Step 7: Configure Cura

At this point your 3D printer has an IP address on your network, and biw you are ready to configure Cura to see the printer across the network. I have tested this with both Elegoo Cura (slightly buggy, but works) and Ultimaker Cura. Load up Cura and go to the Marketplace. Scroll down until you see “MKS Wifi Plugin”. Install this plugin, accept the agreement, and restart Cura.

MKS WiFi Plugin Install MKS WiFi Plugin Install

Now that the plugin is installed, and you have an IP address, you are ready to get Cura to talk with your printer. Load up Cura and at the top of your screen where it says “ELEGOO NEPTUNE 2” click the down symbol, and you will see an option for “Manage Printers”. If you were in here before, you should not notice a new button labeled “MKS WIFI”. Click on “MKS WIFI’ button and the “Connect to Networked Printer” window will open up.

Cura Wifi Config Cura Wifi Config

In the “Connect to Networked Printer” window, click on the “Add” button. You remember the IP address of your 3D printer from earlier, this is where you will enter it. After you have typed in the IP address of your printer, hit “OK”. You will brought back to the “Connect to Networked Printer” window, and if you select the IP address in the window, on the right hand side you will see the IP address, Type, Firmware Version and the IP address. Below all that you will see a “Connect” button. Press the “Connect” button and at the bottom of Cura you should see “Successfully Connect to Printer” pop-up.

Cura Wifi Configuration

If you do not see it connect, or it doesn’t’ seem to work right, fret not, sometimes just closing the program and re-opening it will get it to connect properly. If that doesn’t work, verify the IP address was entered correctly. Also make sure your computer and printer are on the same network and can connect to each other. There are instances where a WiFi and hard line computers may be separated into different networks.

If all is working, after you slice a project, make your appropriate changes, you will now have a “send to printer” option as well as “save to removable drive” option at the bottom right of your screen. It does take a bit of time to transfer the file, but by default your printer will automatically start the warmup process and begin printing as soon as it receives the file. General rule is prep your printer to print, then go to Cura, adjust, slice, then send.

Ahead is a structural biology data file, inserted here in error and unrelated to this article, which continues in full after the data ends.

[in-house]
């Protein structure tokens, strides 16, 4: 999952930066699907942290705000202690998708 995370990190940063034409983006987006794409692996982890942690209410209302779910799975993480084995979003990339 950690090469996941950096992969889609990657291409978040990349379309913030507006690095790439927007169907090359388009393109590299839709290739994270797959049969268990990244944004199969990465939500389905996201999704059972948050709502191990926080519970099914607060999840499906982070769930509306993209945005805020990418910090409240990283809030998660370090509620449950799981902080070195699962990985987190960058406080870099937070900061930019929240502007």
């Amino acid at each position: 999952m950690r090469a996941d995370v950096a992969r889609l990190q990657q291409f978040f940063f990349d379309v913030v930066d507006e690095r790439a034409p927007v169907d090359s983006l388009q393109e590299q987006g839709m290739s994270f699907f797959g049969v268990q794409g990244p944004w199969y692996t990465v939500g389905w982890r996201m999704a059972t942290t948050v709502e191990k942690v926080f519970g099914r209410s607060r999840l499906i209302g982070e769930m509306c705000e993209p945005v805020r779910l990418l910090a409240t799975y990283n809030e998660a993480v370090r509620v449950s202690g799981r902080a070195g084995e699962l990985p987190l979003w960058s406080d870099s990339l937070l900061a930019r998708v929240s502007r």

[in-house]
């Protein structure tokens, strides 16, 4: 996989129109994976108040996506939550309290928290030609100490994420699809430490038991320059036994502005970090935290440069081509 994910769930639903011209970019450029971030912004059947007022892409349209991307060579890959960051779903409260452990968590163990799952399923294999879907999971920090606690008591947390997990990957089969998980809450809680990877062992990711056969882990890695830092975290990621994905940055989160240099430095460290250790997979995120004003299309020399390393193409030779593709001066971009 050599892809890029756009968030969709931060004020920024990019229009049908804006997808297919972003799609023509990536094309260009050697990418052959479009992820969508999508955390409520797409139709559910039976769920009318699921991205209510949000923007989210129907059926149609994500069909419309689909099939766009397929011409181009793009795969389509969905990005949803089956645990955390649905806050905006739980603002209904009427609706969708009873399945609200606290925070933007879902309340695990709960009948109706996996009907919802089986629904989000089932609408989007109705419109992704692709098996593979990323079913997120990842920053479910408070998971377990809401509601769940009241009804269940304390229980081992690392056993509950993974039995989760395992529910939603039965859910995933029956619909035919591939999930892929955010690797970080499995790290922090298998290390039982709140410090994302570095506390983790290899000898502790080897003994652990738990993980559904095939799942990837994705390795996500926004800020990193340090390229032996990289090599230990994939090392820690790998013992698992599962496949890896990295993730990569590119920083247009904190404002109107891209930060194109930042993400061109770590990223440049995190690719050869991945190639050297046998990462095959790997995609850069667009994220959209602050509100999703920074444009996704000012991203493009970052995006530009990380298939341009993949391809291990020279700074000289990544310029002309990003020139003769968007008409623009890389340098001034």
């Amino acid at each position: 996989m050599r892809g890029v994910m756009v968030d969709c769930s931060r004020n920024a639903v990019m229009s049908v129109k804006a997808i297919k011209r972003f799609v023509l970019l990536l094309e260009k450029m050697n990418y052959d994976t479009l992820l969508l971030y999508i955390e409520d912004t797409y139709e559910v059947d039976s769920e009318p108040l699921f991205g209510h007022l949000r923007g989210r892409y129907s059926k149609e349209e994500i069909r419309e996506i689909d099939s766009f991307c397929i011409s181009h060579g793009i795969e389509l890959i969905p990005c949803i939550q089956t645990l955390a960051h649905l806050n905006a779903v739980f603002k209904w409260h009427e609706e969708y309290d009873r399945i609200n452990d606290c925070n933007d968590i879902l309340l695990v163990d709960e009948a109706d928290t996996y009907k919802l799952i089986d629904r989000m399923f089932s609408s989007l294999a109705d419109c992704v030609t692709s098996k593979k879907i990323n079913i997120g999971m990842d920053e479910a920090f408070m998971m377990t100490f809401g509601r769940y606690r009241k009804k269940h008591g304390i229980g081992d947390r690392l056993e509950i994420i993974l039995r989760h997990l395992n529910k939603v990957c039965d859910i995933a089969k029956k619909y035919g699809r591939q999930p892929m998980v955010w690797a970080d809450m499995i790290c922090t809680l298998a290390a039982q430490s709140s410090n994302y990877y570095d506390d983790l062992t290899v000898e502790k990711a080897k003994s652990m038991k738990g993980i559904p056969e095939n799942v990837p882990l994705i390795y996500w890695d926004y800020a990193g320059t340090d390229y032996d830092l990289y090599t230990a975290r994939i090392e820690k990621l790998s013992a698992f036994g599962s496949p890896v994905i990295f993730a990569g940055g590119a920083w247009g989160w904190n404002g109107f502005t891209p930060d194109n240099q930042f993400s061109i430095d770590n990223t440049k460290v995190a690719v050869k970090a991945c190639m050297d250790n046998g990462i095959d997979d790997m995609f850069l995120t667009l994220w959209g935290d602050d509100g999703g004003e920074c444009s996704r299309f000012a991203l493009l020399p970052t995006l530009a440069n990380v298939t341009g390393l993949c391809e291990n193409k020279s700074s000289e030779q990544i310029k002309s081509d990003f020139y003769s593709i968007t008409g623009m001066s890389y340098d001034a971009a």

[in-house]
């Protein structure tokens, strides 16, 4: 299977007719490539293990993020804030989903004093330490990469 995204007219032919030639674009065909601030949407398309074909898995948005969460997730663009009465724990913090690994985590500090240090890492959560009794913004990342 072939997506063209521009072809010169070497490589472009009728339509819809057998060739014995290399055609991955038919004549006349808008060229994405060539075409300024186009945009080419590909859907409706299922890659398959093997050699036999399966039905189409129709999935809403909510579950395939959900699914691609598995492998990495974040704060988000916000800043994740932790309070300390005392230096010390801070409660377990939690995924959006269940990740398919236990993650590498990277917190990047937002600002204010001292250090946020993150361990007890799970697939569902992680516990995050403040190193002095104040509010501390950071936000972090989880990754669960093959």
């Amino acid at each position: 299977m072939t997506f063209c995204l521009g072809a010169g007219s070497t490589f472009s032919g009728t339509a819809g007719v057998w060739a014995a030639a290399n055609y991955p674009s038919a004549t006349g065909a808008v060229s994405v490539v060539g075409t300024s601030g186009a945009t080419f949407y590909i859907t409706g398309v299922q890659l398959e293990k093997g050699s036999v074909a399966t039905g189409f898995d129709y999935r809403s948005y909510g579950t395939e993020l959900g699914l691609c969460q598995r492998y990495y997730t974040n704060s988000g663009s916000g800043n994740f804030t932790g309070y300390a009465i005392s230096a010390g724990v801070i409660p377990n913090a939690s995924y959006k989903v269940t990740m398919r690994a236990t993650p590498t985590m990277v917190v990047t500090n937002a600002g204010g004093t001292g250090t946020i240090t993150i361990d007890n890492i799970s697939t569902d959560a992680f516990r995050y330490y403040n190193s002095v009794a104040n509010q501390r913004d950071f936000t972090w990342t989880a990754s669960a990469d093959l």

Cura Send to Network Printer Cura Send to Network Printer Status

The extra benefit to the “MKS Wifi Plugin” is now the items you print will have an image of showing what it is in the display window.

Victory Dance

I know you are excited, but please remember to re-level and wipe down your bed before your first Wifi print. From moving your printer and putting it on its side to install the wifi module, it is best practice to “make sure”. Last thing you want is your first Wifi print to not adhere well and possibly ruining your happy dance.

TikTok Video:

Mostly posted for my vanity and a little bit more clarification on some of the steps above. Watch at your own risk.

@audiocraz Installing a WiFi module into Printer B. #3dprintingtiktok #3dprinting #elegoo #elegooneptune2s #techtok ♬ original sound – AudioCraZ

Side Notes:

You can run multiple 3D printers via WiFi successfully, but there are a few issues. On several occasions I have had both Ultimaker Cura and Elegoo Cura crash while switching between printers. This doesn’t always happen, I would roughly say 20% of the time. I have separate profiles for each printer and each one is configured with the two IP addresses. When switching between printers, Cura may just crash. Once I relaunch it will be connected to the printer I was switching to. A bit of a frustration, but nothing  but hopefully things will get better over time with Cura updates.

At the time of writing this, Elegoo Cura is using Cura 4.8.0. This version does have a few visual quirks on the “Monitor” page while working with the MKS Wifi Plugin. Sending print jobs works flawlessly but unfortunately the “Monitor” page does not display correctly. This is not an issue with Ulitmaker Cura 4.13.0 that I am running as well.

There is also the option of setting up wireless printing with a Raspberry Pi and OctoPrint. It has a wide 3D printer support, and from what I have seen works well. The down side is that it is a little more costly (you have to pay for a raspberry pi, a case for the raspberry pi, and a micro sd card) and this configuration is a bit more technical as well, but still an option many users enjoy.

Items listed above on Amazon:


Links to Amazon are Associate links. If you wish to purchase any of the items listed above, I would greatly appreciate using the links provided above. They help me to provide more content and reviews. As always, happy printing and thank you!

Updated: February 18, 2022 — 8:41 am